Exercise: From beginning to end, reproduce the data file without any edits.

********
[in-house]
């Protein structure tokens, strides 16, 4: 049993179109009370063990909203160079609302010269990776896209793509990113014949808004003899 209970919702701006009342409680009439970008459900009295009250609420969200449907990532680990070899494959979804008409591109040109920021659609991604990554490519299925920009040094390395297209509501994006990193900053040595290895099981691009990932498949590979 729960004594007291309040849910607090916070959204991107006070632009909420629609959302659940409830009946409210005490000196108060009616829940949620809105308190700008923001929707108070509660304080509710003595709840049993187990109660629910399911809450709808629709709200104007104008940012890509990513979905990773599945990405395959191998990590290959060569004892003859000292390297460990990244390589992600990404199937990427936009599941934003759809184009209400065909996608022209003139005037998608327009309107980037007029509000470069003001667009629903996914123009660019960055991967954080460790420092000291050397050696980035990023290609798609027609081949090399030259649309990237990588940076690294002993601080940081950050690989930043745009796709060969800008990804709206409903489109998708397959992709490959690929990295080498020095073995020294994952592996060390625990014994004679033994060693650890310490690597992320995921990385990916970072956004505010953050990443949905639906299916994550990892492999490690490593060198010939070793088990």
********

[in-house]
């Protein structure tokens, strides 16, 4: 049993179109009370063990909203160079609302010269990776896209793509990113014949808004003899 209970919702701006009342409680009439970008459900009295009250609420969200449907990532680990070899494959979804008409591109040109920021659609991604990554490519299925920009040094390395297209509501994006990193900053040595290895099981691009990932498949590979 729960004594007291309040849910607090916070959204991107006070632009909420629609959302659940409830009946409210005490000196108060009616829940949620809105308190700008923001929707108070509660304080509710003595709840049993187990109660629910399911809450709808629709709200104007104008940012890509990513979905990773599945990405395959191998990590290959060569004892003859000292390297460990990244390589992600990404199937990427936009599941934003759809184009209400065909996608022209003139005037998608327009309107980037007029509000470069003001667009629903996914123009660019960055991967954080460790420092000291050397050696980035990023290609798609027609081949090399030259649309990237990588940076690294002993601080940081950050690989930043745009796709060969800008990804709206409903489109998708397959992709490959690929990295080498020095073995020294994952592996060390625990014994004679033994060693650890310490690597992320995921990385990916970072956004505010953050990443949905639906299916994550990892492999490690490593060198010939070793088990």